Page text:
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Get Started in Shares by Glen Arnold

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No right to vote

To this point we have assumed that a company issues only one type of ordinary share; and each of these has equal powers – the equity holders are equally ranked. However non-voting shares or reduced voting shares are sometimes issued by family-controlled firms which need additional equity finance but wish to avoid the diluting effects of an ordinary share issue. These shares are often called ‘A’ shares or ‘B’ shares (or N/V) and usually get the same dividends, and the same share of assets in a liquidation, as the ordinary shares.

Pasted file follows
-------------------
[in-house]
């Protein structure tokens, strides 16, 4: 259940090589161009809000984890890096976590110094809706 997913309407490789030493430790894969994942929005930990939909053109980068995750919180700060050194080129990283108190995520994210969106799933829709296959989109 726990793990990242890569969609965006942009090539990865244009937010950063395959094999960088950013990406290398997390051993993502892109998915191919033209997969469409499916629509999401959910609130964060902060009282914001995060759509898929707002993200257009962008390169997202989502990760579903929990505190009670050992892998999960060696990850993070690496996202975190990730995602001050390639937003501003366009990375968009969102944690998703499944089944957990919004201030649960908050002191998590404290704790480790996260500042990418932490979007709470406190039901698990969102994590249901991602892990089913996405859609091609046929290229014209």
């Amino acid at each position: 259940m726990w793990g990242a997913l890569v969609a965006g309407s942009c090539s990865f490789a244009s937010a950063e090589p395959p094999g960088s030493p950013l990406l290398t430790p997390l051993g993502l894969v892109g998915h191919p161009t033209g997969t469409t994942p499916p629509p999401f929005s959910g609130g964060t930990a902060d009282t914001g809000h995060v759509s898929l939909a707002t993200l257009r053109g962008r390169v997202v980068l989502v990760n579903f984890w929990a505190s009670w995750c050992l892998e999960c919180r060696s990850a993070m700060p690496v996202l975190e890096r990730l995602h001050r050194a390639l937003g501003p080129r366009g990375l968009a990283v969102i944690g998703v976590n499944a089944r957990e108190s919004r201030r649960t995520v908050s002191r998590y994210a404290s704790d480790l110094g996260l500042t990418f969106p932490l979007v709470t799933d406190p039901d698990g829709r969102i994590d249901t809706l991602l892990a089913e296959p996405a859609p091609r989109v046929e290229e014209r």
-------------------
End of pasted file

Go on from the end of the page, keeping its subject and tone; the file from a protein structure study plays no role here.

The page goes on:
The issue of non-voting or reduced voting shares is contentious, with many investors saying that everyone who puts equity into a company should have a vote on how that money is spent: the ‘one share one ...

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